Feb 18, 2014, 4:56 PM EDT
Slovakia was eliminated on Tuesday with a 5-3 loss to the Czechs, ending Chara’s shot at a medal in what might be his last Winter Olympics.
“You never know. We’ll see how it’s going to play out,” he said of future participation. “As of right now, I don’t look that much ahead. Right now I’m just disappointed we didn’t perform better.”
After a captivating effort in Vancouver that saw the Slovaks place fourth — their highest-ever finish — the team was unable to capture similar magic in Sochi. Slovakia was routed 7-1 by the Americans in the tournament opener, lost 3-1 to Slovenia in a massive upset, then rallied to take the Russians to a shootout… before losing that, too.
In the playoff game against the Czechs, Slovakia fell behind 4-0 before a late rally cut the deficit to one. Chara and company were unable to come any closer, though, and finished the Olympics in 11th place.
“We were not able, besides the game against Russia, to put 60 minutes together,” Chara explained. “This game, we lost the beginning of the game. They got ahead 3-0 (in the first period); obviously it’s a tough game to come back from, being behind three goals.”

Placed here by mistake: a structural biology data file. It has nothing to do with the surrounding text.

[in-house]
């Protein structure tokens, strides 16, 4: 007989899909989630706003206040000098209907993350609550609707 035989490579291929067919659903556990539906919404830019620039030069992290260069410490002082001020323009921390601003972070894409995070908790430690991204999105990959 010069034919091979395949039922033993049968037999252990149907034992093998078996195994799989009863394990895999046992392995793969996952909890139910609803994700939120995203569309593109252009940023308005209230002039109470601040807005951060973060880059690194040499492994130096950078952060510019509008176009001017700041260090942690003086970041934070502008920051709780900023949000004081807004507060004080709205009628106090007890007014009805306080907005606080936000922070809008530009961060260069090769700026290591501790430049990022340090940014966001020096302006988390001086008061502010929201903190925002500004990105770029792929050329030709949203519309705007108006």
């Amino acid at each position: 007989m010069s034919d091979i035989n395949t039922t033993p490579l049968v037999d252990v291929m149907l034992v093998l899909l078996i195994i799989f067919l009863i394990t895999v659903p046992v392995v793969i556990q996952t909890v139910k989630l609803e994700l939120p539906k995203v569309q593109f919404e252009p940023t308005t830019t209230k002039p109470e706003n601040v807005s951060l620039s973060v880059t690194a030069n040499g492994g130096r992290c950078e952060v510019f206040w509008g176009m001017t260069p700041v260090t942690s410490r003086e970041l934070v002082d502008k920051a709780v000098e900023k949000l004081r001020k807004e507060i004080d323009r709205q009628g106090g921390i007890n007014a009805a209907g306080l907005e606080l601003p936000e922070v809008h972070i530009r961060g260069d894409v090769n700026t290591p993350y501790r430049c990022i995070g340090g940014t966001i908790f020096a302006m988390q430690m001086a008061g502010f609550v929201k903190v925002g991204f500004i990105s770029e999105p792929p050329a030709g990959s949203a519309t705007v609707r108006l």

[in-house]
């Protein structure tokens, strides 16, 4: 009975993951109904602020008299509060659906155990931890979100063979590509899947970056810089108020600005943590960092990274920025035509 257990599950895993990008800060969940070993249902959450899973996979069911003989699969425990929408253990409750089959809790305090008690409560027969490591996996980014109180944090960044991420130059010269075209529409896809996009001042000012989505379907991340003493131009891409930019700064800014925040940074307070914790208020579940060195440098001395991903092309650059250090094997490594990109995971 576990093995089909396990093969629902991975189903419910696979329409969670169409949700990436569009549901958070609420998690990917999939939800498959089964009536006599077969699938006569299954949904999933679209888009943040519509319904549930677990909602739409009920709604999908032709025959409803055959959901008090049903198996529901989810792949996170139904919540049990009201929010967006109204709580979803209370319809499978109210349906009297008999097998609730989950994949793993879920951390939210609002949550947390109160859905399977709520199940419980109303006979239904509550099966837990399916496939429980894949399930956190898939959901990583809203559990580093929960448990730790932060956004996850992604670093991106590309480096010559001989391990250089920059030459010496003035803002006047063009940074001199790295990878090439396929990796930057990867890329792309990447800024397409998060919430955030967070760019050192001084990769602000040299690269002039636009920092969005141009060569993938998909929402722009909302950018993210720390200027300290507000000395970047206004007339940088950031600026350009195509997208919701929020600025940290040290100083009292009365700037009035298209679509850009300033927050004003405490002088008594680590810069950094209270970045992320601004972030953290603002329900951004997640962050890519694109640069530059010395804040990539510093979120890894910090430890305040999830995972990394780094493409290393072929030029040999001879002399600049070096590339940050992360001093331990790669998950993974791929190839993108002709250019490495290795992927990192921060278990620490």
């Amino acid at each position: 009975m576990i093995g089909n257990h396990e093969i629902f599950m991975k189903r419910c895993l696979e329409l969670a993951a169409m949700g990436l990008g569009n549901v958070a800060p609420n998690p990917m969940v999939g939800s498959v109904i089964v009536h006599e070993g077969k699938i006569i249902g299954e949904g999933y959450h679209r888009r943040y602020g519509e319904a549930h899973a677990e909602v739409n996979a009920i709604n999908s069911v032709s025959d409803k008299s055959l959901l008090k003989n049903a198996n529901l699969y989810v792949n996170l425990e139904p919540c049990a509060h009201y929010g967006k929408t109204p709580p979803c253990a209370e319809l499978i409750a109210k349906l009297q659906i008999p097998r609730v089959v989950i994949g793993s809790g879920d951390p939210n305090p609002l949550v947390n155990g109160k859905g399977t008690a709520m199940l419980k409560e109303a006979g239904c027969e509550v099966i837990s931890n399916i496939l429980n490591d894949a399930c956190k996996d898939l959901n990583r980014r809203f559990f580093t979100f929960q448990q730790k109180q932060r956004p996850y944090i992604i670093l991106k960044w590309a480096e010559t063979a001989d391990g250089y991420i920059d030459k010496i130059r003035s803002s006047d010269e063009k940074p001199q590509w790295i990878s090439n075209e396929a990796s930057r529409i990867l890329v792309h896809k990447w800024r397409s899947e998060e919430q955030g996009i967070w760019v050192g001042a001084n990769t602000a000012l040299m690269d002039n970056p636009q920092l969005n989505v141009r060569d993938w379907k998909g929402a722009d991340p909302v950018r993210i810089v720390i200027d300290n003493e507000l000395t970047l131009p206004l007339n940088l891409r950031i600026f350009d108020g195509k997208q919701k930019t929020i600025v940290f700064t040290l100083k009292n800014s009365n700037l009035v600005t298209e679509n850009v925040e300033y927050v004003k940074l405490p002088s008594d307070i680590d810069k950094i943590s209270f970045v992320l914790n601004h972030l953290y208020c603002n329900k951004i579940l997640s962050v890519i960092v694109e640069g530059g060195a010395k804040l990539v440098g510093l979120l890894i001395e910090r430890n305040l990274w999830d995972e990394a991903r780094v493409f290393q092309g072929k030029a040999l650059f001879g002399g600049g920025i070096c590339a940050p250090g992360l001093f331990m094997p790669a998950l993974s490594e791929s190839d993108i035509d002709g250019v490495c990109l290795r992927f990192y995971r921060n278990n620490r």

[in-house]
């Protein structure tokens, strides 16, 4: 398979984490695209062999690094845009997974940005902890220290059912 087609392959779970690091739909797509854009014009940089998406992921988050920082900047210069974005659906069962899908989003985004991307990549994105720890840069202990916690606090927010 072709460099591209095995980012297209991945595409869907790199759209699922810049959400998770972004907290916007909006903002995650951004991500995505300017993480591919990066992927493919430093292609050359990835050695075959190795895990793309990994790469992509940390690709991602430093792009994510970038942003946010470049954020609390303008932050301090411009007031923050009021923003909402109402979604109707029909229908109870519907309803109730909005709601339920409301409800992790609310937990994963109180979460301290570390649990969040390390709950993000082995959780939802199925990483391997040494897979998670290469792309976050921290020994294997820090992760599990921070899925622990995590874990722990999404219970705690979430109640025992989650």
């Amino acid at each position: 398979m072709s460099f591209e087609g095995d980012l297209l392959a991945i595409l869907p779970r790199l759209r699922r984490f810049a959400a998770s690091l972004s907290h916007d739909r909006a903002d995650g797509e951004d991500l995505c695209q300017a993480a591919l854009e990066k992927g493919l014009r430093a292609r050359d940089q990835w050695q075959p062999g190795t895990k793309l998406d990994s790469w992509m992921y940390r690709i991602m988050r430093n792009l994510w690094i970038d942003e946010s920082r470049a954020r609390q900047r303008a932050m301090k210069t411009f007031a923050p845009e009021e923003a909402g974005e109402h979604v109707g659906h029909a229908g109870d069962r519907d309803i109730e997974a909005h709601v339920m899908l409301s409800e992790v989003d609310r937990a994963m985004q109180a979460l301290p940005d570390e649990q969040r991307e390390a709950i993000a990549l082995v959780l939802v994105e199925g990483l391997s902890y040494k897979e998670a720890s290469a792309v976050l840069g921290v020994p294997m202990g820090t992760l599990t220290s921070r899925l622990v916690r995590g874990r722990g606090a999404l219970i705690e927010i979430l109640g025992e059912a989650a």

Chara turns 37 in March and would be nearing his 41st birthday by the time the Pyeongchang Olympics roll around in 2018. His age, plus the uncertainty of future NHL participation, mean Sochi could’ve been his last kick at the can.
Chara’s been to the Olympics three times — 2006, ’10 and ’14 — and is one of his country’s greatest players. Once he’s done competing internationally, though, the future of Slovakian hockey gets murky; he, along with veterans Marian Hossa, Michal Handzus, Tomas Kopecky and Peter Budaj are all on the wrong side of 30 and there’s a dearth of young prospects on the horizon. Tomas Tatar, Richard Panik, Martin Marincin and Tomas Jurco essentially represent the best current Slovak youngsters in the NHL; Columbus’ Marko Dano (27th overall, ’13) is one to watch for the future but, in 2012, not a single Slovak prospect was drafted.
As such, Chara recognized Sochi as a missed opportunity for one final shot at international glory.
“We had a really rough game against the U.S. and that put us down a bit mentally, the confidence wasn’t there,” he said, per IIHF.com. “But we bounced back against Russia in probably our best game of the tournament.
“We thought we would follow that up tonight, but we didn’t really do it.”
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